Hard lessons

Newspaper’s Front Page of 9-11
K. Taylor

Front page, The Washington Post, September 12, 2001.

What's the only way to win the war on terror? Learn well the missteps of the war on drugs—and don't repeat them. So argues Penn State political scientist Michael Kenney, in From Pablo to Osama: Trafficking and Terrorist Networks, Government Bureaucracies, and Competitive Adaptation, published in May by the Penn State University Press.

In this comparative study, Kenney uses organizational theory to examine the inner workings of Colombian drug trafficking enterprises and international terror networks (principally Al Qaeda), as well as the law-enforcement agencies that seek to dismantle them. He introduces the concept of competitive adaptation to explain why, despite repeated setbacks, the traffickers and terrorists continue to bounce back.

Both sides learn from experience in these ongoing struggles, Kenney notes, and primarily from each other. One side's adaptation or innovation spurs a counter-move from the other side, and the cycle repeats. In this "co-evolutionary dynamic," each side has advantages and disadvantages, but the key advantage in flexibility remains with the traffickers and terrorists, unconstrained by law or morality. The "protean nature" of their operations makes them impossible to eradicate.

The standard response by enforcement agencies—focused on tactical improvements—is therefore self-defeating, Kenney argues, because it short-circuits the "exploratory learning" that would enable success against such an elusive adversary. Using the drug wars as an example, he shows how the relentless pressure to improve supply-control strategies has lead to "competency traps," precluding consideration of approaches that could be more fruitful. As a result, he says, in spite of short-term successes, the supply of illegal drugs reaching the U.S. has not been significantly reduced over the last 25 years.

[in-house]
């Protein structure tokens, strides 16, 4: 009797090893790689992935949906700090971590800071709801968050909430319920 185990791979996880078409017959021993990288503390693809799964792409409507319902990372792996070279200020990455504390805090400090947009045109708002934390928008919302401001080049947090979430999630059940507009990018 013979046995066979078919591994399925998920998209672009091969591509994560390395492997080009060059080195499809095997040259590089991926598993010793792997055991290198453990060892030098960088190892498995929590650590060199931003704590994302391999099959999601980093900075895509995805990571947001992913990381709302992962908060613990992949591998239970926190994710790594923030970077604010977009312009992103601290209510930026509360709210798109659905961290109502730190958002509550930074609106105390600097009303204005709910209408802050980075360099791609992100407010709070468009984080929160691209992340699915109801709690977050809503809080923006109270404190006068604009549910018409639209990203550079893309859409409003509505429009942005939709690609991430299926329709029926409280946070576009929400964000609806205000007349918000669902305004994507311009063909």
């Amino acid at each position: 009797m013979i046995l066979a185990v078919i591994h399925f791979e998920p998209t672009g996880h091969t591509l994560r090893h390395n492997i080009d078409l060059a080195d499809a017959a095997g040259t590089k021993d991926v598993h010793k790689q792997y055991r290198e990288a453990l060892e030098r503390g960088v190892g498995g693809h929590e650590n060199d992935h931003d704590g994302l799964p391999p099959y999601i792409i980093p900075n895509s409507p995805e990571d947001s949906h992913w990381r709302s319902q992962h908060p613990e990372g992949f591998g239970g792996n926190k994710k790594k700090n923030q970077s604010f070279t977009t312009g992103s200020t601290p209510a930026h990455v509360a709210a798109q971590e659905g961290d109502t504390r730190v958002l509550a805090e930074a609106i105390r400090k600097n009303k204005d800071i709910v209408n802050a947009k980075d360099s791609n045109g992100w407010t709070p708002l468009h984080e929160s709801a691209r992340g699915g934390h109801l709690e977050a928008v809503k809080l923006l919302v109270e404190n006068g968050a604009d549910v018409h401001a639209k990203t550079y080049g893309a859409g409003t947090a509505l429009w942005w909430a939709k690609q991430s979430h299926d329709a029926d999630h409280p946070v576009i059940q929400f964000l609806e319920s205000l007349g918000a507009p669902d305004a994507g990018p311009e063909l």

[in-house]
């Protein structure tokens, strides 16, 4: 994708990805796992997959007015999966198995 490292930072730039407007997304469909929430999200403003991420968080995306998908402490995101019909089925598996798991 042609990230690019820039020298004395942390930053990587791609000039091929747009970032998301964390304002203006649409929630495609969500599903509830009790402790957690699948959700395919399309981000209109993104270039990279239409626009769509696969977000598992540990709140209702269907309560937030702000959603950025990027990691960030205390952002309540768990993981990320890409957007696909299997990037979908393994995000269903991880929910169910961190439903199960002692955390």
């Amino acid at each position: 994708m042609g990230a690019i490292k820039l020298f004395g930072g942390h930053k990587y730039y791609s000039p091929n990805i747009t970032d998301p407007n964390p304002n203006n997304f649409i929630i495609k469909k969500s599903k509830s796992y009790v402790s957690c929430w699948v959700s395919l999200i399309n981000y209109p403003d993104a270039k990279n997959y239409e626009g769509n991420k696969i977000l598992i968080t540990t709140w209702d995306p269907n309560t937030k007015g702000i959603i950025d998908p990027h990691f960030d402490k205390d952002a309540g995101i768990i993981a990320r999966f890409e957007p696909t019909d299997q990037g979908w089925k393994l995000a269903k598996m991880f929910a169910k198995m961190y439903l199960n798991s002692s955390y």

Heeding these lessons, Kenney argues, can allow us to avoid the same traps in the war on terror. "In particular, the government should move beyond a militarized counterterrorism strategy that concentrates on reducing the capabilities of terrorist networks and devote greater political, cultural, and economic resources to addressing the root conditions of terrorism," he writes.

Toward that end, Kenney suggests, "politicians should shun the temptation to manipulate the public's fears of terrorism for their own benefit, and policymakers should strive to create counterterrorism agencies whose legitimacy depends less on amplifying the threat of extremism and more on creating realistic expectations of our government's ability to stop it."

Michael Kenney, Ph.D., is assistant professor of political science and public policy at Penn State Harrisburg, mck14@psu.edu.

Last Updated September 17, 2007